Katrina´s second principle is, Don´t have expectations. Her third is, If in doubt, tough it out. Combined with Meghan´s principle: Always keep busy , I´ve been fine.
25 de febrero
More physical facts of the town. Mario and Ana have a septic system for their indoor toilet, so recent that there is a large mound of dirt beside where the hole was dug for the tank--and the field, I guess. There´s certainly no room for a septic field Idaho style. In back of Doña Amanda´s house in the center of town is a large rectangular hole, about 8x5 and 6-7 feet deep, where HER septic apparatus will go. She´s been in this house at least 15 years and has never had an indoor toilet. Times are changing. Neither Mario and Ana's colonia nor hers has a common sewage system, so it´s each house for itself.
I was wrong about Villa Ed Carmen having only one paved street. Several of the intersecting streets are also paved for a block or two in either direction. Driving down the main street is a bit slow not only because of the pedestrian, cyclists, and horses, but because every few blocks is the speed bump from Hell. These massive topes are essential because some drivers around here drive crazy-fast. There are also pretty good sidewalks on both sides of the street. However, this place is a minefield for ankle-spraining. So far I´ve been lucky.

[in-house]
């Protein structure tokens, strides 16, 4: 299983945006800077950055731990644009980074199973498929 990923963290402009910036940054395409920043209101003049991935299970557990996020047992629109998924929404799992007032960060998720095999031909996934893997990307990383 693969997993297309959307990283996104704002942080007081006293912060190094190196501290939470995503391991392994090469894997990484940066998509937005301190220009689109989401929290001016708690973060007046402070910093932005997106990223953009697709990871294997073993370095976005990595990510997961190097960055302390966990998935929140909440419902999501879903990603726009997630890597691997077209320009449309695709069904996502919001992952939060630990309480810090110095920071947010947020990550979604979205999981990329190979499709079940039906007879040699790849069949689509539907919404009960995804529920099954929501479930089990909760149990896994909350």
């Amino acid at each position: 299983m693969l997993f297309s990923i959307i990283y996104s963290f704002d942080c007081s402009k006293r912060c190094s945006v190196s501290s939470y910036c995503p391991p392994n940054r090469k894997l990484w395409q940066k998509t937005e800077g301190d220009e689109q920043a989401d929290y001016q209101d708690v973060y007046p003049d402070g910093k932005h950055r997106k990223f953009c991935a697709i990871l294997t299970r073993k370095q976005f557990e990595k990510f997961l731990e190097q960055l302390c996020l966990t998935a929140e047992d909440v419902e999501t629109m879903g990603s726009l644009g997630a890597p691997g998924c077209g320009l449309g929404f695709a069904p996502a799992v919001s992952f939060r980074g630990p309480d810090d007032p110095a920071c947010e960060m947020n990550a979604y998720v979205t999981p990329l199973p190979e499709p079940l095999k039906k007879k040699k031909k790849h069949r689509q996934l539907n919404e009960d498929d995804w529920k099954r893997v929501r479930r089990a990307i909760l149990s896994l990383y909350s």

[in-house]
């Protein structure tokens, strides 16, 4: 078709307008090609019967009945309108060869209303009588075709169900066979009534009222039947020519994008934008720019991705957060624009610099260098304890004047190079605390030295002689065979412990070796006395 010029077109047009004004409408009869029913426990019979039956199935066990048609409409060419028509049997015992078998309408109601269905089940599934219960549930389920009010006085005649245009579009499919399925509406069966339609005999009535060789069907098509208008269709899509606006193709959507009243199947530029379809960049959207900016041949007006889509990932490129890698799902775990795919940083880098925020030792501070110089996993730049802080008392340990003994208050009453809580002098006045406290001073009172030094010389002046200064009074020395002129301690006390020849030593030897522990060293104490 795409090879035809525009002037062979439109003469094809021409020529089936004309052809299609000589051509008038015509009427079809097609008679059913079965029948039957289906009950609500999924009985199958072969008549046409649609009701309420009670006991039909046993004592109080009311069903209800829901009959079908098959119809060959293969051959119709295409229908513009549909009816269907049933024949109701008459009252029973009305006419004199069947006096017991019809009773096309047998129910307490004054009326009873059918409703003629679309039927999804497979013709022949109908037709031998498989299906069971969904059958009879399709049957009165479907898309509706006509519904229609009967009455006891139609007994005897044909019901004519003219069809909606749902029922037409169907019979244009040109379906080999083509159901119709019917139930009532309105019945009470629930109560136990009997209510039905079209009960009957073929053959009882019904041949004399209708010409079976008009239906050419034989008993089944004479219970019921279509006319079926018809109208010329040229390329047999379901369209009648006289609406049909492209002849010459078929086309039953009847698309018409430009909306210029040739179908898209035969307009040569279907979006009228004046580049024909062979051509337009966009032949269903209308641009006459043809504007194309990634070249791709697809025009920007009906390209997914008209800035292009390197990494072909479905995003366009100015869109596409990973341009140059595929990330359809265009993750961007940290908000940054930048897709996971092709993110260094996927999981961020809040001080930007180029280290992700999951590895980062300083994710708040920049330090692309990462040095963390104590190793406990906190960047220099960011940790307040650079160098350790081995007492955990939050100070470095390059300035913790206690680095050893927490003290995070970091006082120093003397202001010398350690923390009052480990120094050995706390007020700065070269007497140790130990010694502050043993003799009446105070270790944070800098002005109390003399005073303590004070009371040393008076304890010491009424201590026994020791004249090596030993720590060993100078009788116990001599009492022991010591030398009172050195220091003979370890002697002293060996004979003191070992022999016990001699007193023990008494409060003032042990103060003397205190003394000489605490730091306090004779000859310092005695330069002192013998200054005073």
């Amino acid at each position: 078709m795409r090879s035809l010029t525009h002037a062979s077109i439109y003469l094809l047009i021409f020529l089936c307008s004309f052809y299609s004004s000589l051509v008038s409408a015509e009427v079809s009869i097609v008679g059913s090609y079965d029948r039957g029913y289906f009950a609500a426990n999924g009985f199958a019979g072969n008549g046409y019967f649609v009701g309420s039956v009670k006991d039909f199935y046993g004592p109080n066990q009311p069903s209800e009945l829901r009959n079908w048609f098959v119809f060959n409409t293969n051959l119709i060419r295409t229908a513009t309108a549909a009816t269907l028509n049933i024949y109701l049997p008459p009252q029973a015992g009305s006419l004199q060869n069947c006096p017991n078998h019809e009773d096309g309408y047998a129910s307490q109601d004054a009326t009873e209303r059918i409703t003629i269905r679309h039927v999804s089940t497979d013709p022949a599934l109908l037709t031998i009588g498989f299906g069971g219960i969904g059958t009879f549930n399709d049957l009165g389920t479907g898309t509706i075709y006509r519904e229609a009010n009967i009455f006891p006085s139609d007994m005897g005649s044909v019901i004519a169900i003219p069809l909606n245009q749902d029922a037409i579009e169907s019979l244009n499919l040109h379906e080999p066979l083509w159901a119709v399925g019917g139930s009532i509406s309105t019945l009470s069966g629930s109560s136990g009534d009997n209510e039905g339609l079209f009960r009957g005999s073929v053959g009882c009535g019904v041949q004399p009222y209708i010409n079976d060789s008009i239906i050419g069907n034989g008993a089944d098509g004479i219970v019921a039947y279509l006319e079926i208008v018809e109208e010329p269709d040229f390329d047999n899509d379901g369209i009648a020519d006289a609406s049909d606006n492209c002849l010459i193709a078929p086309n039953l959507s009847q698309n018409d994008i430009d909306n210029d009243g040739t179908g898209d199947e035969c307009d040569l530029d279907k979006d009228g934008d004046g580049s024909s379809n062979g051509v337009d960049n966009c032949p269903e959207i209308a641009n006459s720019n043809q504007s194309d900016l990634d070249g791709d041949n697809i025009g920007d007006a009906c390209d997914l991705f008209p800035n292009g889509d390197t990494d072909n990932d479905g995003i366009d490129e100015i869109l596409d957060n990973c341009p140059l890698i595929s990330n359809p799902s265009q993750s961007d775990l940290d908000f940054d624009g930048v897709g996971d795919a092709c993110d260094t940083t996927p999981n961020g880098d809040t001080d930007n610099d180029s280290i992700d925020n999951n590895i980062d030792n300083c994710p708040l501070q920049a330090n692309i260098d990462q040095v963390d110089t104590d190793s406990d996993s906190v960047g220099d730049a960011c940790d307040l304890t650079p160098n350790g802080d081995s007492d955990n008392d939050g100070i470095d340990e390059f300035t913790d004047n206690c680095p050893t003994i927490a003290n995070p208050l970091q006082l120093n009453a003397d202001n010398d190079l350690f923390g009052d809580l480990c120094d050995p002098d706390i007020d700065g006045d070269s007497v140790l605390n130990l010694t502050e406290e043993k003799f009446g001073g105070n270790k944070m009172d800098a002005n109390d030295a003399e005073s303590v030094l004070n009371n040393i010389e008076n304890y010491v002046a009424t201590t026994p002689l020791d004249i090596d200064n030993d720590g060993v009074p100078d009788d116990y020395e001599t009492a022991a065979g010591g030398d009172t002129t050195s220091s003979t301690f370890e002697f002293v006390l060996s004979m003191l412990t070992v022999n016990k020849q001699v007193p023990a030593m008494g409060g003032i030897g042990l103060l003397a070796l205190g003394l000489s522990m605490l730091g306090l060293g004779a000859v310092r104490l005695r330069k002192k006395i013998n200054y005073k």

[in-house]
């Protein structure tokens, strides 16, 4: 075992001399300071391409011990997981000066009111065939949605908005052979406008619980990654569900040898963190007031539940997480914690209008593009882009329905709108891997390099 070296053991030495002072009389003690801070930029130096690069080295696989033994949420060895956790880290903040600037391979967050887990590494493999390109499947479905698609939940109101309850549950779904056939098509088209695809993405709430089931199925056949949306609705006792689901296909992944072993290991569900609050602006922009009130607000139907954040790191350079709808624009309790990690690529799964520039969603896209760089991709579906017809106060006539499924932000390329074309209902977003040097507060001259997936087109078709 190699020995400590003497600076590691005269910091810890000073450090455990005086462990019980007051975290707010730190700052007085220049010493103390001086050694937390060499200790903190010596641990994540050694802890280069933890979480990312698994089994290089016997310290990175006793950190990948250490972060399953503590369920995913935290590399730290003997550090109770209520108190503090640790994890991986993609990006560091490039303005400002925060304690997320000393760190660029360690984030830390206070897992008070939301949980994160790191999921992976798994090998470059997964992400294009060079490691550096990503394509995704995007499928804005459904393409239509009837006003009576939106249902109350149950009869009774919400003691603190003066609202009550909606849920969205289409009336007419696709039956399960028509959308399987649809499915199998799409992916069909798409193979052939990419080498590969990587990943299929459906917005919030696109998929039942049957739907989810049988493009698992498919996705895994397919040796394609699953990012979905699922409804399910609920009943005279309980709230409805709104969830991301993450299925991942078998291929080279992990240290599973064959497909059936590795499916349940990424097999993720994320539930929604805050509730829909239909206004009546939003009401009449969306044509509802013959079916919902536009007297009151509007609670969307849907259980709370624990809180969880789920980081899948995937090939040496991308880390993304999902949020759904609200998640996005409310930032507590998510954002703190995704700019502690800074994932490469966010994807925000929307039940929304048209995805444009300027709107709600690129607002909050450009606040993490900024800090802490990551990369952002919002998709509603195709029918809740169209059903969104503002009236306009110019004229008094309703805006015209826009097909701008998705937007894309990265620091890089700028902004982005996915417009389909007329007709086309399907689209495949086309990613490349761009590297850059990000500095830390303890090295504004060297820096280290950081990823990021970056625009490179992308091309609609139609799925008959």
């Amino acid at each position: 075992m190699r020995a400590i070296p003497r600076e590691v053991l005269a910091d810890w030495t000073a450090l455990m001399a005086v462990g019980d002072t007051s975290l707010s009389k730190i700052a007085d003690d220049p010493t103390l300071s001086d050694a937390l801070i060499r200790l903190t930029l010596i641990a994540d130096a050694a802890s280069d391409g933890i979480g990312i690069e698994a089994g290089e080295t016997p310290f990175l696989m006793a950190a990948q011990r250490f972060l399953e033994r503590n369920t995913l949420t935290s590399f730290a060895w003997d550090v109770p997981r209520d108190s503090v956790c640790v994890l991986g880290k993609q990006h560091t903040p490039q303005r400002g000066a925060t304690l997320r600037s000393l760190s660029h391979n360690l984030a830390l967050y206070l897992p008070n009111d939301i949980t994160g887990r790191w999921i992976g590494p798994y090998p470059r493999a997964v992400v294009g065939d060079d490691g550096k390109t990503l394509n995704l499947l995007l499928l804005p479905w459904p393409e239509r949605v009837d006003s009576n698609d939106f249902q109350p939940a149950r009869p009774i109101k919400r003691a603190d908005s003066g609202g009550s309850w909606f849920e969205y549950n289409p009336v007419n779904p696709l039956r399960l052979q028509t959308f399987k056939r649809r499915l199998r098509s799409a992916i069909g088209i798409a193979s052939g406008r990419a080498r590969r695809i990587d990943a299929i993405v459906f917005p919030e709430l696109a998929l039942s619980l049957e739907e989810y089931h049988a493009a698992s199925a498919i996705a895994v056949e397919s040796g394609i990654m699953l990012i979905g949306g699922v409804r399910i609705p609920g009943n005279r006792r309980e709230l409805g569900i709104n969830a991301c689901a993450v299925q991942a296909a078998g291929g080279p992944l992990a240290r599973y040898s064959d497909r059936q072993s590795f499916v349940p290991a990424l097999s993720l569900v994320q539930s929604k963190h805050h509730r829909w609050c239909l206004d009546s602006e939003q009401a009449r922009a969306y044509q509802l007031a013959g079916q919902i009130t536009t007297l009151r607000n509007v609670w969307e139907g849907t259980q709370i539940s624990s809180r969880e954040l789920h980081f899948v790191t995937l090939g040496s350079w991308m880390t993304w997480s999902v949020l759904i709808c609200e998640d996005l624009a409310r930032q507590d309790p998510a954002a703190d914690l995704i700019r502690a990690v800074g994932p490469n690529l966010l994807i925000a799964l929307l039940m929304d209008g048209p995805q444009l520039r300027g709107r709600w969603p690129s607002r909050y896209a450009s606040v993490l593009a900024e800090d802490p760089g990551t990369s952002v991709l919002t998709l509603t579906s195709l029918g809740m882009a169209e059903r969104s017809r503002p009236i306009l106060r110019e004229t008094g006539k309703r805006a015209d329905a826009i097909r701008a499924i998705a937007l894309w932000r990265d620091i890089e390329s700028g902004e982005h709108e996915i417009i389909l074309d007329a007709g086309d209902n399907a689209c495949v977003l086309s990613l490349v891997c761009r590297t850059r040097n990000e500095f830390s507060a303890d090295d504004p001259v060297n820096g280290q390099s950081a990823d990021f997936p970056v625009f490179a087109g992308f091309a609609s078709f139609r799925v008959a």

Water. This part of the colonia has a weak though reliable flow of water. Flow is weak because the main pipe installed is narrow. An adjoining neighborhood, I'm told, has a big pipe and a strong flow. To the east of here, in a newer colonia with few trees, there is no water at all. So you see horses pulling or children pushing wooden 2-wheeled wagons with big kegs in them; they come to the neighborhood where there is water, and they fill up at s friend or relative's house. Mario says water will come to this section sometime soon, and a wider pipe will be laid down in his own area. Then water can subir up the pipes and make showers possible.
28 de febrero